The Boys Declassified – Episode 5
The Boys Declassified will take each episode of the Amazon Prime Series (watch it by clicking here) and put it under a microscope, dissecting it in detail, annotating the changes made from the original comics and pointing out any worthwhile trivia or Easter eggs we might find! Read about it all below!
For parlance, any reference to “The series” means the television series, instances referencing the comic book series will note as such.
Come back and read after you’ve watched the episode because we’re talking full spoilers for the TV series; spoilers for the comic books will be noted and must be highlighted to be read. Like this, HIGHLIGHT SPOILERS: Just an example! Keep reading!
“Good for the Soul”
Once again, the title comes directly from the comics with issues #15 – #18 using the same title.
I don’t believe PopClaw dies at all in the series, and certainly not from a drug overdose induced by A-Train. She does get her face bashed in by The Female in the comics.
Frenchie and Female
The sequence where Frenchie attempts to befriend The Female is almost exactly how it plays out in The Female’s origin issue, with a similar meal he prepares for her as well.
Right out of the comics, though in the source material it’s Frenchie and The Female that carry out the reconnaissance operation at the event.
Capes for Christ
Annie cites “Capes for Christ” while talking to Hughie, seemingly lumping it in as a similar event to Believe Expo. The name Capes for Christ is pulled directly from the comics, though in the source it’s the superhero team that Annie is a member of before joining The Seven.
Easter Egg alert: The poster at the Believe Expo about “Impure thoughts” is the cover art for THE BOYS: HEROGASM #4 by artist Darick Robertson.
During her chat with the teens, one of them asks Annie about her relationship with Drummer Boy, the character that was Annie’s boyfriend in the source material before she left for New York and met Hughie. Perhaps an analogue for Marvel’s Pariot of the Young Avengers, but I can’t be certain.
Homelander & Stillwell set boundaries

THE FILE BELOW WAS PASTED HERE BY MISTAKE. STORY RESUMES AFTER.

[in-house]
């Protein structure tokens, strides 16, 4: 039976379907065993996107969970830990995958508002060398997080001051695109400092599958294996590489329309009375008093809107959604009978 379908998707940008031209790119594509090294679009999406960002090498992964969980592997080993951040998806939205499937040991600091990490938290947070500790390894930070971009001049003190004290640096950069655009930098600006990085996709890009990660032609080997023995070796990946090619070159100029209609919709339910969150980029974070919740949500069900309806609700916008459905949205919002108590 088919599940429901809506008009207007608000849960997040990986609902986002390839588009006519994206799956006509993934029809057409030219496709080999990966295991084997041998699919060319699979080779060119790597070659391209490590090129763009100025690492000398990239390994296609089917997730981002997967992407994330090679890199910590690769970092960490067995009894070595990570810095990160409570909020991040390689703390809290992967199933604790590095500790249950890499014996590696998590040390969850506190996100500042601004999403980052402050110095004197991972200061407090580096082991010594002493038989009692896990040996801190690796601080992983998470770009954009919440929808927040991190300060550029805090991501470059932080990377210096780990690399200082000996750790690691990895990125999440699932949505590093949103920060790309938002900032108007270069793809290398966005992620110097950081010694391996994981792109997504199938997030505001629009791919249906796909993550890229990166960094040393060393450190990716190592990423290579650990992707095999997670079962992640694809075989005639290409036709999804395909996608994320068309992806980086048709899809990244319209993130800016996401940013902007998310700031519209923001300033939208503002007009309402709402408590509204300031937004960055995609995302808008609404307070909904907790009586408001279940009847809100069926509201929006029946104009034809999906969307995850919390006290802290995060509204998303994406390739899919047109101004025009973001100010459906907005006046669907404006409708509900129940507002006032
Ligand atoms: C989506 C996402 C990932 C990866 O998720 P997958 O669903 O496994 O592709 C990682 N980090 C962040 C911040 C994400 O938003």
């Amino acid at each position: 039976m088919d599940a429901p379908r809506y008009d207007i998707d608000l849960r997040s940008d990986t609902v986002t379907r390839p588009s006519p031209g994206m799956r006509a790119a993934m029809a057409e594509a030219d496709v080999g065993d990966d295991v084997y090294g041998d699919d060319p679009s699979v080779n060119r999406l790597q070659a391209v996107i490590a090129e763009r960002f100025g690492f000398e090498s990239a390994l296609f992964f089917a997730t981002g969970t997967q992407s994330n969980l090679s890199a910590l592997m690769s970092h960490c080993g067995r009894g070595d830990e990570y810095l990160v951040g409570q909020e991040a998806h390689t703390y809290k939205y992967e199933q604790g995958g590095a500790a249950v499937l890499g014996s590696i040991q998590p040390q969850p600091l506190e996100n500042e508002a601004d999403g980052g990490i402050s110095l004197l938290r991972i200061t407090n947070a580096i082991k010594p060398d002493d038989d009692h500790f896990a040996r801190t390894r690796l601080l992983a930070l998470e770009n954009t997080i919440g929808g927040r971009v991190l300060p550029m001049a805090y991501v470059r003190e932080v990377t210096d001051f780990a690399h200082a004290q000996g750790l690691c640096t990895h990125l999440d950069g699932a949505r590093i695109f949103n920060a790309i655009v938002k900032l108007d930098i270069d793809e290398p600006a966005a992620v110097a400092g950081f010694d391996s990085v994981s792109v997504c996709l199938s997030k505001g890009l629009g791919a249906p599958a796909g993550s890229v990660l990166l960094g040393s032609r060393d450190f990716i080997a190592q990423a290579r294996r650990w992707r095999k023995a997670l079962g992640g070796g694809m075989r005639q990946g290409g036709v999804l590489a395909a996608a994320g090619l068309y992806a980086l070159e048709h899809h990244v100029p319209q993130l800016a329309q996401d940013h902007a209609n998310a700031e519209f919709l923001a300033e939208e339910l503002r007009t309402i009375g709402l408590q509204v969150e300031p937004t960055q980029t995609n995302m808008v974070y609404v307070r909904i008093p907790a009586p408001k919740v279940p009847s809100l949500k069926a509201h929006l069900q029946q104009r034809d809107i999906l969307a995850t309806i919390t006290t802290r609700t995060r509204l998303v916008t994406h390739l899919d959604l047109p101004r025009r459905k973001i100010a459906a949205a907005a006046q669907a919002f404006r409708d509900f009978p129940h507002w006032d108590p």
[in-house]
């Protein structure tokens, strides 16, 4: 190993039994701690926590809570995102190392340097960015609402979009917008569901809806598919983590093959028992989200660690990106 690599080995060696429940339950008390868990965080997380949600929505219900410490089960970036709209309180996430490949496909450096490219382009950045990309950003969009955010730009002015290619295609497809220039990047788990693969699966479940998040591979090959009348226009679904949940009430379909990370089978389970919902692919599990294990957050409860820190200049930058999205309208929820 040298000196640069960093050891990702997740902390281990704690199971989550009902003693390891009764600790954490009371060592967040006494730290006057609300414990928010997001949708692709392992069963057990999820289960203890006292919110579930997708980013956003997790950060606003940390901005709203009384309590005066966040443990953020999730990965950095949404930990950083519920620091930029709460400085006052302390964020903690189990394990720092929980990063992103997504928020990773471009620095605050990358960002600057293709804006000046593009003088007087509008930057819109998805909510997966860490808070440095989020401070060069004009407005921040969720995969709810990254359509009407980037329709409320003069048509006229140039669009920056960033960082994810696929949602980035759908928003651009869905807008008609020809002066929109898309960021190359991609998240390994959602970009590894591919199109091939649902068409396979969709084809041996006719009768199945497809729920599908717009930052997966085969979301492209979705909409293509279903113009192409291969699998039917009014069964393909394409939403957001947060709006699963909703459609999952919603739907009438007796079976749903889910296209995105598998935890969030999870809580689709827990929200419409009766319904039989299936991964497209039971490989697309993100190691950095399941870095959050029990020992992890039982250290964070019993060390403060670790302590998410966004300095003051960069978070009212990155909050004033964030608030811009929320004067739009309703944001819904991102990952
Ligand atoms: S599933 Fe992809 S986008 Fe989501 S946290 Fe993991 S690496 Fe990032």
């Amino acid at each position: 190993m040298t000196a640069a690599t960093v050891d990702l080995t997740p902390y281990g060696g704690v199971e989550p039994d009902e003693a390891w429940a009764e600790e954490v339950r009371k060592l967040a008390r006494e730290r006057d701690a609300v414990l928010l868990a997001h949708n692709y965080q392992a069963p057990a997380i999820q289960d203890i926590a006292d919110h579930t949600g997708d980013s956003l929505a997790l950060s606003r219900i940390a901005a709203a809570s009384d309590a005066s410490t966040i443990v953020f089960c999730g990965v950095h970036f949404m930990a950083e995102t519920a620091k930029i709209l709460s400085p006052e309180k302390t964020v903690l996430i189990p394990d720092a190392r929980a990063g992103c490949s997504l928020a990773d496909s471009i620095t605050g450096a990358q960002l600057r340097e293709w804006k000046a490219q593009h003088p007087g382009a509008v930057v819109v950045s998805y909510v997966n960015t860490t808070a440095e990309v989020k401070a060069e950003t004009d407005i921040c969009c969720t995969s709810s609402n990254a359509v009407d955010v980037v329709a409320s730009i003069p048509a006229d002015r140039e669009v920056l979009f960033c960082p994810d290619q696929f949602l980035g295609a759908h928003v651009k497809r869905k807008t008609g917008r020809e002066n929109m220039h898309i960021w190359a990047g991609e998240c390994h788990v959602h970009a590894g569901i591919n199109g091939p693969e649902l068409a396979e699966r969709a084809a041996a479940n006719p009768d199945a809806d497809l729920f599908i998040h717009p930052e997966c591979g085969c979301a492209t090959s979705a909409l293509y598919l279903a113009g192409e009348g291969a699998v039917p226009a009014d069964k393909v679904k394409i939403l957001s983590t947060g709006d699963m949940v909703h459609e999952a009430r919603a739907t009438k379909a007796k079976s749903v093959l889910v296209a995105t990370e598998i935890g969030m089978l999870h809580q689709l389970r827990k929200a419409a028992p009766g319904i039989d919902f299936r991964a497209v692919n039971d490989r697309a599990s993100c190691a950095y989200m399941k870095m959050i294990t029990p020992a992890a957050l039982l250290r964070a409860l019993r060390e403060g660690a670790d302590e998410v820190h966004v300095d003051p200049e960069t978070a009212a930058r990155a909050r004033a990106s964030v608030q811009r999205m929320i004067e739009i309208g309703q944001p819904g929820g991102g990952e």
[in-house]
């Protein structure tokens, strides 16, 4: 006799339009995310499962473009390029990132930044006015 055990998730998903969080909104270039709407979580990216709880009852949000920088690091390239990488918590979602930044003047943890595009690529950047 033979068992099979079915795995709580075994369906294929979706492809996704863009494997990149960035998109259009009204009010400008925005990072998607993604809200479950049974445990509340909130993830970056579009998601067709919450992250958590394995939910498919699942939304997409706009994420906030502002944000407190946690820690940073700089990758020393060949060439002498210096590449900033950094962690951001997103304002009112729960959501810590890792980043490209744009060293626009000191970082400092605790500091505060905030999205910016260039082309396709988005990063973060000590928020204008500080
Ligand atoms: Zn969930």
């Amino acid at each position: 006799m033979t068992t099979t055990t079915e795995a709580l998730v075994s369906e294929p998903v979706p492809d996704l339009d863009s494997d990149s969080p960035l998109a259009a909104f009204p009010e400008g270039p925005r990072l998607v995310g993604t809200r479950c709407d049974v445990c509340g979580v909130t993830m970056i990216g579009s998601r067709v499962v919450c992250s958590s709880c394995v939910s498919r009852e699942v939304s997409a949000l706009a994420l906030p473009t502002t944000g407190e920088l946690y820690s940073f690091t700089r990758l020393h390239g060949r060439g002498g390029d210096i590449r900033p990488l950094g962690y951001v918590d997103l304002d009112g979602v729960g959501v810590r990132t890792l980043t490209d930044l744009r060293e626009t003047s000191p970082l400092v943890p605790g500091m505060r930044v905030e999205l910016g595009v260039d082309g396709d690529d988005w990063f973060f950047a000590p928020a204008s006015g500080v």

The scene where Homelander confronts Stillwell for not being at the expo and she says they need to set boundaries is new for the series and the story it’s telling.
Butcher goes to Becca’s sister’s house and confronts her about a grave being put up for Becca. As far as we know in the comics Becca/Becky didn’t have a sister.
Not exactly something from the books, I just find it hilarious that Billy Zane is here playing himself. Good for him for having a sense of humor!
The scene with Homelander baptizing people (and Hughie) is new for the series, but is in line with the character’s depiction in the comics as he his sinister edge is shown while holding Hughie under water.
As said before, Ezekial is new for the comics, so this sequence is new for the series as well. However, this is very in line with the comics.
Maeve drunkenly goes to visit her ex Lena, a new character for the series.
Annie questions her faith
Annie DOES question her faith in the source material, but not as publicly as she does here in the series. At a certain point she renounces her faith entirely but still attends Believe Expo and reads the script Vought gave her to continue selling the illusion.
Butcher and MM find a baby dosed with V and flashing lasers out of its eyes, which Butcher then turns into a weapon to kill a few goons. This is similar to something that happens in the comics, but I’ll put it behind a MAJOR spoiler warning.
Stillwell plays Mommy with Homelander
As mentioned previously, Stillwell is a man in the comics, so this scene is all new for the series. Makes sense for the story they’re telling though.
The Female fights Black Noir
This fight scene is new for the series. Black Noir doesn’t actually do much at all in the source material, and never something this active. After being attacked by Black Noir, The Female regenerates a gaping wound in her side with Wolverine like quickness. This is new as the characters dosed with Compound V in the comics can’t heal this quickly from their wounds, even ones less severe than hers.